There are two methods of installation. We will advise you which is best for your situation at the quoting stage.

Installed over a reasonably level subfloor of any material, this method can reduce the amount of subfloor preparation required. A moisture proofing underlay is laid onto the subfloor to protect the timber. Sound proofing and insulation underlays can also be used, adding to the warmth and comfort of your home (see below). This system was developed to allow the natural movement within a timber floor to take place without restriction and for it to adjust to climatic conditions. It is softer to walk on, marginally quicker and considerably cheaper to install. The total thickness is approximately 16-18mm from the subfloor, depending on the type of timber chosen. A floating installation is held down at the skirting edge and by the weight of furniture placed upon it. However, it is not appropriate where heavy fixed items (e.g. kitchen cabinetry) are being installed on top, as these will prevent the natural movement of the timber. In such cases, it is recommended that the flooring is laid up to the edge of the fixed item and that skirting, toespaces or trims are used.

Direct Fix
Once the concrete or timber subfloor has been prepared (see below), the flooring is glued with either a rigid or flexible glue, depending on the type of installation, subfloor, etc. A glued down installation has every board firmly fixed to the subfloor and relies on the stability of the timber, with appropriately placed expansion gaps to allow for seasonal movement. A glued down floor has a more solid sound when walked on and the total thickness is generally 14-19mm from the subfloor, depending on the timber chosen. Some timbers and subfloors are not suitable for the direct stick method. We will advise you as to which is the best method for your specific floor, in order to ensure no cupping or shrinking occurs.



Timber flooring can be laid onto a variety of subfloor types.

Concrete Subfloors
Due to contaminates on and in concrete, it is necessary to grind all subfloors. Contaminates, such as chemicals, paint, glue etc., used throughout the building process, have a detrimental effect on the adhesive quality of the glue we use and therefore on your timber flooring. Furthermore, as concrete is of a porous nature, all concrete slabs have to be sealed against moisture prior to laying a timber floor on top. Moisture in the subfloor can cause an adverse reaction within the timber, as well as affect the adhesive qualities of the glue used to secure your floor.

Swinard Wooden Floors will grind and seal your concrete subfloor to ensure it is finished to the appropriate level required for timber flooring. We design our flooring installation systems to be as strong as possible, however sometimes other elements within the system, such as the concrete substrate, fail earlier than the glue or the timber. We endeavour to prepare concrete subfloors to as high a standard as possible. If the concrete is of poor quality or is uneven and requires the addition of levelling compounds, then this introduces a potential weakness which can reduce the range of moisture content the floor can cope with. It is very important that when the concrete subfloor is poured the finished surface is level (approximately 3mm variation over 3m is allowable). This will minimise the cost of flooring installation and improve its strength by removing the need for levelling compounds. Any levelling work must be done after the floor has been ground and sealed. Levelling compound, if applied underneath the concrete moisture sealant, may be weakened by the presence of trapped moisture in the concrete slab. If levelling systems are used which do not meet the rigid tensile strength requirements for timber flooring, our guarantee will exclude problems relating to subfloor failure. The use of moisture barriers over concrete subfloors, to help prevent moisture migration, is an important aspect of installing a timber floor. If an approved moisture barrier is not used our guarantee will exclude problems resulting from moisture gain.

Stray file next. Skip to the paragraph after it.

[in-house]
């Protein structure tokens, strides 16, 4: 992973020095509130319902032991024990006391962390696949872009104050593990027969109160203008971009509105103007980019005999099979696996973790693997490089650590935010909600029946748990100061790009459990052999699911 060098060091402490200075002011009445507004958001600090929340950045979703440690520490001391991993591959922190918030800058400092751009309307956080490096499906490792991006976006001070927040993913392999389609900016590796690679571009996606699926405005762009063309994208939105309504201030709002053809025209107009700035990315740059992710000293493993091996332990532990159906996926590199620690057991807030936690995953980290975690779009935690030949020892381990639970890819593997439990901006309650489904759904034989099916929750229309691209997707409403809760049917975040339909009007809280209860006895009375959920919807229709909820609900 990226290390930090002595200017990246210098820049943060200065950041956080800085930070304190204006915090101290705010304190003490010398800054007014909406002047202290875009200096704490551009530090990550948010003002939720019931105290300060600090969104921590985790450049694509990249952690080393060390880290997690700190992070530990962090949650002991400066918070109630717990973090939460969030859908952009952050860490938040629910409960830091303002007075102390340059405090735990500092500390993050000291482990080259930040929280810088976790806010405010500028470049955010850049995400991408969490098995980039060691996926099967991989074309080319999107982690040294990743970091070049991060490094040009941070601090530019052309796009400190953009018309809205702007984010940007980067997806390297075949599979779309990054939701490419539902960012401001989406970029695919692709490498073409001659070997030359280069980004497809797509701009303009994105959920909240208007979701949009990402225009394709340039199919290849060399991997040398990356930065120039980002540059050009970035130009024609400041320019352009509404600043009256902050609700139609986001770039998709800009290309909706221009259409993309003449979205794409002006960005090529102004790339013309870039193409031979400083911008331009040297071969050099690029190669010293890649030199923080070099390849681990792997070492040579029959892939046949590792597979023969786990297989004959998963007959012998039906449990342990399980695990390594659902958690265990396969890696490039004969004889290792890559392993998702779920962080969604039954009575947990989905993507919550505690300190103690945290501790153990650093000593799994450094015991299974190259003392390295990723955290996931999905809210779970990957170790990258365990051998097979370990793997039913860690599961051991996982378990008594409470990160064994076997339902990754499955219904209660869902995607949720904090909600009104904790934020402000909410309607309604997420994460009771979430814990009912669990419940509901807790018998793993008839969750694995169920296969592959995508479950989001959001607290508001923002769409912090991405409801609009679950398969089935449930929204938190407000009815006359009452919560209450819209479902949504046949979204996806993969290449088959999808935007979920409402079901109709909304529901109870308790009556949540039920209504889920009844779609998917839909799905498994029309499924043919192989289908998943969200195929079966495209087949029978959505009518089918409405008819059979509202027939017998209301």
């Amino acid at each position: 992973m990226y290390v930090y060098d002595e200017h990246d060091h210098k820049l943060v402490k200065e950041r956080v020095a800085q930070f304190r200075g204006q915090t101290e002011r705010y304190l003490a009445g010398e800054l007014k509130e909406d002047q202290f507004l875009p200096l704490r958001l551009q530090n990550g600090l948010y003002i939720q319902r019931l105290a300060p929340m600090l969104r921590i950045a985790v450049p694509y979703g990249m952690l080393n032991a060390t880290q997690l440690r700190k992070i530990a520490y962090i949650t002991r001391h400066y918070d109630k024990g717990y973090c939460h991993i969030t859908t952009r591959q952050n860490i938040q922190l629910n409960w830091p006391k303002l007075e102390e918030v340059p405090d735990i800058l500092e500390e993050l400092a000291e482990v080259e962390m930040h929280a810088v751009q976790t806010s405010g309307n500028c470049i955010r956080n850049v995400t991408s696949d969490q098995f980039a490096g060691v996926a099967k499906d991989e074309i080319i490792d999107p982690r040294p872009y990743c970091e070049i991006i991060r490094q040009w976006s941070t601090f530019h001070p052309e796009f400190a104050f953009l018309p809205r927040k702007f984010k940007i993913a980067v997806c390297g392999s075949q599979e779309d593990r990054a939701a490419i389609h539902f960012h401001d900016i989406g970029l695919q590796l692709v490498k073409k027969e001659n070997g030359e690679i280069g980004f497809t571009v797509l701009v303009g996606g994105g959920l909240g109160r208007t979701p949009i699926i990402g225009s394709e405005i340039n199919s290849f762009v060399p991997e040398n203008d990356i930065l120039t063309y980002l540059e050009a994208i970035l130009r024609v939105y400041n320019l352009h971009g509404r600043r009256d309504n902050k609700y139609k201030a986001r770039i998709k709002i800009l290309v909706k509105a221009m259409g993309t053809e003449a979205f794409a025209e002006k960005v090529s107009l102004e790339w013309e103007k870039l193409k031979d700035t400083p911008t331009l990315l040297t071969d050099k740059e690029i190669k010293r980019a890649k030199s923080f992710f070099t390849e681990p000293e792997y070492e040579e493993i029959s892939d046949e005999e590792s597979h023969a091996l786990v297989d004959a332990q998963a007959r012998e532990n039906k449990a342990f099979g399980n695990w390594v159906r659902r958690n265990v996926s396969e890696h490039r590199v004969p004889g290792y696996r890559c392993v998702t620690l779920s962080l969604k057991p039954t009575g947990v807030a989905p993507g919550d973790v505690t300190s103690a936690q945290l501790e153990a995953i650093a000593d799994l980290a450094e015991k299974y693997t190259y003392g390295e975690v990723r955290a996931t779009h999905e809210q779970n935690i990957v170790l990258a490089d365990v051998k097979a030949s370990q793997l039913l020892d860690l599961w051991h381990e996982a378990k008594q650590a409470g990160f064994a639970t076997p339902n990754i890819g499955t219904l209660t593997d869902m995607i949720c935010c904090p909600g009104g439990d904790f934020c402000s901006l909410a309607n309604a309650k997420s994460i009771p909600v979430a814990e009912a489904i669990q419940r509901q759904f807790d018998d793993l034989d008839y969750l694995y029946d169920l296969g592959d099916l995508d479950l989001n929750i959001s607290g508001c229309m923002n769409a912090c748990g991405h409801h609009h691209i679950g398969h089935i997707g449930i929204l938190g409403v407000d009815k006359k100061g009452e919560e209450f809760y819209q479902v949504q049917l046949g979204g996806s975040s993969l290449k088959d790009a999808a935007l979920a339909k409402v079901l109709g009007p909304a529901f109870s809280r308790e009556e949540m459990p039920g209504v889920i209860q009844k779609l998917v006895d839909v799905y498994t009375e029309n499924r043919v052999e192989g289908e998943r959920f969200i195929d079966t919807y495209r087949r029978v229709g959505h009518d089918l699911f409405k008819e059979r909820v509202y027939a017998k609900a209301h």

Wooden Subfloors
Wooden subfloors will be pre-sanded to ensure a level uncontaminated surface for the glue to adhere to. Should the subfloor be new, and in pristine condition, it may not require any preparation.

Underfloor Heating
Underfloor heating can be used beneath wooden flooring. The maximum temperature for this is 24°C or 75°F. Heating temperatures must be adjusted GRADUALLY as any extreme temperature change can damage the floor. For this reason we recommended that any manual control units are enclosed and positioned so that only experienced people have access to them. Each time the heating is turned on it must be increased gradually. Starting at 15°, increase the temperature by 1 to 2 degrees per day over a period of 7 days, until the required level (below 24°) is reached. It is recommended that you reduce the temperature in the same manner. The moisture content of the floor should still remain within the acceptable range (9-13%). Should you be considering a water controlled system, it is important that the unit is controlled by the temperature of the floor, NOT the temperature of the water in the system. Experience has shown that misuse of temperature controls will prove too much for any wooden floor and will eventually lead to floor failure

Sound Proofing
Various underlays can reduce the impact of noise by acting as a cushion between the wooden floor and the subfloor. It can reduce sound within a room, as well as between levels.

Various underlays can insulate your home. Different products are used depending on your environment and your needs. These can be discussed during the quoting process.


©Swinard Wooden Floors Limited, PO Box 7134, Christchurch 8240     T 03 329 9669     F 03 329 9660     M 027 432 4946